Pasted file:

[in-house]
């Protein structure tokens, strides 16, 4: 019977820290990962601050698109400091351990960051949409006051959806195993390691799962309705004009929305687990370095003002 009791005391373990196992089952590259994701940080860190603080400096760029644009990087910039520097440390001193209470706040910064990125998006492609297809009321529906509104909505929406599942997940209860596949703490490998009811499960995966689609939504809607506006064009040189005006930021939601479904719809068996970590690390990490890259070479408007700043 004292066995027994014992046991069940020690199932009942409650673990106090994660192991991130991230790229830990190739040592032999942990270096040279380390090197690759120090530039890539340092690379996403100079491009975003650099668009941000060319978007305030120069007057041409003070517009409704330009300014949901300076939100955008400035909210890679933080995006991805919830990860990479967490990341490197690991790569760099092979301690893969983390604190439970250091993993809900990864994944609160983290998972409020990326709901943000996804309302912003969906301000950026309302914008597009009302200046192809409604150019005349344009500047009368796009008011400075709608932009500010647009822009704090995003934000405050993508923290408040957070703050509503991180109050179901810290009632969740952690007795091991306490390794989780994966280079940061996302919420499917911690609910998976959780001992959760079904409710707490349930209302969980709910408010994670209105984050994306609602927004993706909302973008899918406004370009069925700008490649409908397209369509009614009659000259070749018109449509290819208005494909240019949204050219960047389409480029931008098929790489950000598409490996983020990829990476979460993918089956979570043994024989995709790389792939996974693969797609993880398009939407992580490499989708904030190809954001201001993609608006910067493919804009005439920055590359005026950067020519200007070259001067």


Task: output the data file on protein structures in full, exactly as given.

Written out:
[in-house]
């Protein structure tokens, strides 16, 4: 019977820290990962601050698109400091351990960051949409006051959806195993390691799962309705004009929305687990370095003002 009791005391373990196992089952590259994701940080860190603080400096760029644009990087910039520097440390001193209470706040910064990125998006492609297809009321529906509104909505929406599942997940209860596949703490490998009811499960995966689609939504809607506006064009040189005006930021939601479904719809068996970590690390990490890259070479408007700043 004292066995027994014992046991069940020690199932009942409650673990106090994660192991991130991230790229830990190739040592032999942990270096040279380390090197690759120090530039890539340092690379996403100079491009975003650099668009941000060319978007305030120069007057041409003070517009409704330009300014949901300076939100955008400035909210890679933080995006991805919830990860990479967490990341490197690991790569760099092979301690893969983390604190439970250091993993809900990864994944609160983290998972409020990326709901943000996804309302912003969906301000950026309302914008597009009302200046192809409604150019005349344009500047009368796009008011400075709608932009500010647009822009704090995003934000405050993508923290408040957070703050509503991180109050179901810290009632969740952690007795091991306490390794989780994966280079940061996302919420499917911690609910998976959780001992959760079904409710707490349930209302969980709910408010994670209105984050994306609602927004993706909302973008899918406004370009069925700008490649409908397209369509009614009659000259070749018109449509290819208005494909240019949204050219960047389409480029931008098929790489950000598409490996983020990829990476979460993918089956979570043994024989995709790389792939996974693969797609993880398009939407992580490499989708904030190809954001201001993609608006910067493919804009005439920055590359005026950067020519200007070259001067």